Patient drinks moderately, or infrequently, so alcohol cannot be the cause – the susceptibility to injury by alcohol is very variable. There is no safe threshold. Pancreatic toxicity may be affected by the pattern of drinking, or combination with dietary content. There is evidence that during recovery from acute pancreatitis the risk of further attacks is greater in those who continue to consume alcohol, so expert consensus is that all patientsshould be advised to abstain for at least six months after acute pancreatitis.

Symptoms have resolved, so there is no urgency to investigate or treat – it is essential to discover the cause, and eliminate it as quickly as possible, to avoid a further attack of acute pancreatitis which could lead to permanent impairment of pancreatic function, or even death. As a minimum, ultrasound examination is performed in hospital – if found, definitive treatment is required, ideally before discharge from hospital, and at the latest within two weeks of discharge. In the absence of stones or alcohol, other causes must be investigated by careful history, and appropriate changes made to treatment if necessary.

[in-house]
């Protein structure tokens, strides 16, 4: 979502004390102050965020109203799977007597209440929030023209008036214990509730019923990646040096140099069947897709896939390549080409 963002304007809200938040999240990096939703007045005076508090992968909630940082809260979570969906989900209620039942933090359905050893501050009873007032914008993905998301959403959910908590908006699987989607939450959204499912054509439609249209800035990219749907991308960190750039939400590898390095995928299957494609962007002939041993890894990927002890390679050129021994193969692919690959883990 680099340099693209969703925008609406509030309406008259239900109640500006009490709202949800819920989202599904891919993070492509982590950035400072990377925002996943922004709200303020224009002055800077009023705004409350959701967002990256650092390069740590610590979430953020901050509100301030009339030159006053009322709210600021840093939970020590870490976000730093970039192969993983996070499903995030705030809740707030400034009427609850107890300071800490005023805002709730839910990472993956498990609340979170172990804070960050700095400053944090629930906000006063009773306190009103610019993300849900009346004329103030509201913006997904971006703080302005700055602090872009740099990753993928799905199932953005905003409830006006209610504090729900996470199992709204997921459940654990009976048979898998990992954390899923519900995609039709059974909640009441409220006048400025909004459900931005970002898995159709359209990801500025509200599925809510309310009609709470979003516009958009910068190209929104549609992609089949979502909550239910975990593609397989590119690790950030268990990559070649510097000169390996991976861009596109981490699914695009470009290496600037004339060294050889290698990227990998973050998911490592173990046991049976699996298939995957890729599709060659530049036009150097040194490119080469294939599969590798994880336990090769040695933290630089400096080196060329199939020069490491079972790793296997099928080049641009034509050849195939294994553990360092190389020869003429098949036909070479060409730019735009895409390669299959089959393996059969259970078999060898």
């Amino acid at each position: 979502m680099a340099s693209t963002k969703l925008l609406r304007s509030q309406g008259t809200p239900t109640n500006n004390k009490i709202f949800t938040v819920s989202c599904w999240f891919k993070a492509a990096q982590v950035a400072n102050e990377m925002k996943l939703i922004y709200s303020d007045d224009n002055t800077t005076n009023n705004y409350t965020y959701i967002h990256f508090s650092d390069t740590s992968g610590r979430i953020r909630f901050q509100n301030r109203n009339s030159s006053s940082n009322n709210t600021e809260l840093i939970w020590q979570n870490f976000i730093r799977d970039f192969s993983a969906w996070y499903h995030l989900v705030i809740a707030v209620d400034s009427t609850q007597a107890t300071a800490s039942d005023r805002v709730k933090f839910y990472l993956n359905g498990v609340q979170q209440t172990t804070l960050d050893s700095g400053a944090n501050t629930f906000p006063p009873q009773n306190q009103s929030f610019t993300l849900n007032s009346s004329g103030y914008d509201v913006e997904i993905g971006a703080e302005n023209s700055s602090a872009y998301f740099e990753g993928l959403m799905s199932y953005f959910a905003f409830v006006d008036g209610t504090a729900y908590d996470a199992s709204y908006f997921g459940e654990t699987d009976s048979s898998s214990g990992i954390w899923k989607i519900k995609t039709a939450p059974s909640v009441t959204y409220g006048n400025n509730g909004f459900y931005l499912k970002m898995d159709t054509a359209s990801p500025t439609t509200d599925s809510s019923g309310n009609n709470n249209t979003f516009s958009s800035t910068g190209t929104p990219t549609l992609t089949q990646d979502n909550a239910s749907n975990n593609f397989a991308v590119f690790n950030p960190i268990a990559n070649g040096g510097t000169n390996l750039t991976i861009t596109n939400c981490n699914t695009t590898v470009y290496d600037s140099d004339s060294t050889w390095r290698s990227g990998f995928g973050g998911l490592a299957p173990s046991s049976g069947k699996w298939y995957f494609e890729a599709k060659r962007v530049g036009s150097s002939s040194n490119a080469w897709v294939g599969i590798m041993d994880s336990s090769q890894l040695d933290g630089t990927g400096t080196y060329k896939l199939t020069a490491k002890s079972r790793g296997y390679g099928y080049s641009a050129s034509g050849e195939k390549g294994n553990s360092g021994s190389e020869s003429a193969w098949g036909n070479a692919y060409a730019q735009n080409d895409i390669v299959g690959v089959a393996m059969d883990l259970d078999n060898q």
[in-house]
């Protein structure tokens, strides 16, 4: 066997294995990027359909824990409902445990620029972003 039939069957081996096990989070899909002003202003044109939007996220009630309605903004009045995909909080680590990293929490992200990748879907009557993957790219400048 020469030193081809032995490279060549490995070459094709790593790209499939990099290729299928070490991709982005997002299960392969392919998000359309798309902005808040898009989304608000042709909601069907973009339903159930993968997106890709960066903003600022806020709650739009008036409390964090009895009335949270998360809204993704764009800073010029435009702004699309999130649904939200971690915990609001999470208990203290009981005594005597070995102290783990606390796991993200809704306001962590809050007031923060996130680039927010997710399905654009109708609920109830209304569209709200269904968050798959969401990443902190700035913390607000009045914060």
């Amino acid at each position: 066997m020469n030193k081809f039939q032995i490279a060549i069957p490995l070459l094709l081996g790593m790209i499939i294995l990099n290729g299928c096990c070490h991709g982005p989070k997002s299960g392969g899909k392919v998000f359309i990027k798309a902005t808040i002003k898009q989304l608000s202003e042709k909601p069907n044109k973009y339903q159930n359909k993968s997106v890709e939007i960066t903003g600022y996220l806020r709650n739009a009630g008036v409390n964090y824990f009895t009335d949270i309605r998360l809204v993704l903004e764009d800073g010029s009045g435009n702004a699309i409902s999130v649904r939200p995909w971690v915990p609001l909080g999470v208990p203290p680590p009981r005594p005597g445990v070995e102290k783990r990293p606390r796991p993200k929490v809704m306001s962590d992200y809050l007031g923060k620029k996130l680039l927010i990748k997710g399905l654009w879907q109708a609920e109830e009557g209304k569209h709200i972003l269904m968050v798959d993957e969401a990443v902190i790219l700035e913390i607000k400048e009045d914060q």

Diagnosis of exocrine insufficiency

A stool sample can be tested for faecal elastase. Very low levels indicate the need for pancreatic enzymes. If the patient is eating reasonably well, failure to gain weight or a frequent passage of stool suggests exocrine insufficiency. A therapeutic trial of pancreatic enzyme supplements may be justified.

These potentially difficult patients will probably remain under follow-up from the hospital, and if exocrine insufficiency is considered, should be managed jointly with the appropriate specialist.

Mr Colin Johnson is a reader and consultant surgeon at the University Hospital Southampton. He is also president of the European Pancreatic Club 2014 and past president of the Pancreatic Society of Great Britain and Ireland.

Mr Johnson coordinated the writing of The UK Guidelines for the Management of Acute Pancreatitis (2005) and is now chair of the UK and Ireland Pancreatic Guideline Development Group

Further reading

  • UK working party on acute pancreatitis. UK guidelines for the management of acute pancreatitis. Gut 2005;54 (suppl 3):1-9
  • Working IAP/APA acute pancreatitis guidelines. IAP/APA evidence-based guidelines for the management of acute pancreatitis. Pancreatology, 2013;13 (4 suppl 2): e1-15
  • Johnson CD, Besselink MG, Carter R. Acute Pancreatitis. BMJ in press